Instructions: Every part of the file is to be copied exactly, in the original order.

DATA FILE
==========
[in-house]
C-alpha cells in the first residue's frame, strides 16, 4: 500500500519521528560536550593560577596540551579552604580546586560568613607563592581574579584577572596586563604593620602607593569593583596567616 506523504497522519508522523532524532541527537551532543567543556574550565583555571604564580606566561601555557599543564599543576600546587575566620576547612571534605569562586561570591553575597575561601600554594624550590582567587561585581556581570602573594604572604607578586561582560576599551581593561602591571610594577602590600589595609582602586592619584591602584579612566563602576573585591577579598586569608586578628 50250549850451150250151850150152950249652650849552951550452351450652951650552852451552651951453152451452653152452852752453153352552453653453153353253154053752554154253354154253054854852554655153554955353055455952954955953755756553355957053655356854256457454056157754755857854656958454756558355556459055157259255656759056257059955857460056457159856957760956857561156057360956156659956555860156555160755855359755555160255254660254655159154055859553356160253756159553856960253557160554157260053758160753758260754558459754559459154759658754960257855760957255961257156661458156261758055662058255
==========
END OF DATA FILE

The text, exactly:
[in-house]
C-alpha cells in the first residue's frame, strides 16, 4: 500500500519521528560536550593560577596540551579552604580546586560568613607563592581574579584577572596586563604593620602607593569593583596567616 506523504497522519508522523532524532541527537551532543567543556574550565583555571604564580606566561601555557599543564599543576600546587575566620576547612571534605569562586561570591553575597575561601600554594624550590582567587561585581556581570602573594604572604607578586561582560576599551581593561602591571610594577602590600589595609582602586592619584591602584579612566563602576573585591577579598586569608586578628 50250549850451150250151850150152950249652650849552951550452351450652951650552852451552651951453152451452653152452852752453153352552453653453153353253154053752554154253354154253054854852554655153554955353055455952954955953755756553355957053655356854256457454056157754755857854656958454756558355556459055157259255656759056257059955857460056457159856957760956857561156057360956156659956555860156555160755855359755555160255254660254655159154055859553356160253756159553856960253557160554157260053758160753758260754558459754559459154759658754960257855760957255961257156661458156261758055662058255